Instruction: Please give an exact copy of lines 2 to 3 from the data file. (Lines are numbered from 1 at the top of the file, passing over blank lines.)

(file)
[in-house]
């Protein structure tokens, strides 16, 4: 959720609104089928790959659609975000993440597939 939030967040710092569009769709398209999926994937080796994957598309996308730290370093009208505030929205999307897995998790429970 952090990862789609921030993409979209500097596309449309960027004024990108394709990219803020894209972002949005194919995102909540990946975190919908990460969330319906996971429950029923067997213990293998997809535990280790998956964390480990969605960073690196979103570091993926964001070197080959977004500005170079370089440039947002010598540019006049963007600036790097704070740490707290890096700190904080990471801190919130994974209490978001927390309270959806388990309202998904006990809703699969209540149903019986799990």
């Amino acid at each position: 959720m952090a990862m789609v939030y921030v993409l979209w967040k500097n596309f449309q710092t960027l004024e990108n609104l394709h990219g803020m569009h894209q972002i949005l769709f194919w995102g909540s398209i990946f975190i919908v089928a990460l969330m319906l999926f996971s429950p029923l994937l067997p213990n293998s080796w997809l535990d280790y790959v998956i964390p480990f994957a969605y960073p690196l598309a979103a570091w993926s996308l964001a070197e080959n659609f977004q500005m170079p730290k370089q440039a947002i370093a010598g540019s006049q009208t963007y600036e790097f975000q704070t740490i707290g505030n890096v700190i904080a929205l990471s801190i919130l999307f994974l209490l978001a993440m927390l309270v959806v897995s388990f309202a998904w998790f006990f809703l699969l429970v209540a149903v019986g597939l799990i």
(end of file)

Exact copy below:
């Protein structure tokens, strides 16, 4: 959720609104089928790959659609975000993440597939 939030967040710092569009769709398209999926994937080796994957598309996308730290370093009208505030929205999307897995998790429970 952090990862789609921030993409979209500097596309449309960027004024990108394709990219803020894209972002949005194919995102909540990946975190919908990460969330319906996971429950029923067997213990293998997809535990280790998956964390480990969605960073690196979103570091993926964001070197080959977004500005170079370089440039947002010598540019006049963007600036790097704070740490707290890096700190904080990471801190919130994974209490978001927390309270959806388990309202998904006990809703699969209540149903019986799990």
């Amino acid at each position: 959720m952090a990862m789609v939030y921030v993409l979209w967040k500097n596309f449309q710092t960027l004024e990108n609104l394709h990219g803020m569009h894209q972002i949005l769709f194919w995102g909540s398209i990946f975190i919908v089928a990460l969330m319906l999926f996971s429950p029923l994937l067997p213990n293998s080796w997809l535990d280790y790959v998956i964390p480990f994957a969605y960073p690196l598309a979103a570091w993926s996308l964001a070197e080959n659609f977004q500005m170079p730290k370089q440039a947002i370093a010598g540019s006049q009208t963007y600036e790097f975000q704070t740490i707290g505030n890096v700190i904080a929205l990471s801190i919130l999307f994974l209490l978001a993440m927390l309270v959806v897995s388990f309202a998904w998790f006990f809703l699969l429970v209540a149903v019986g597939l799990i």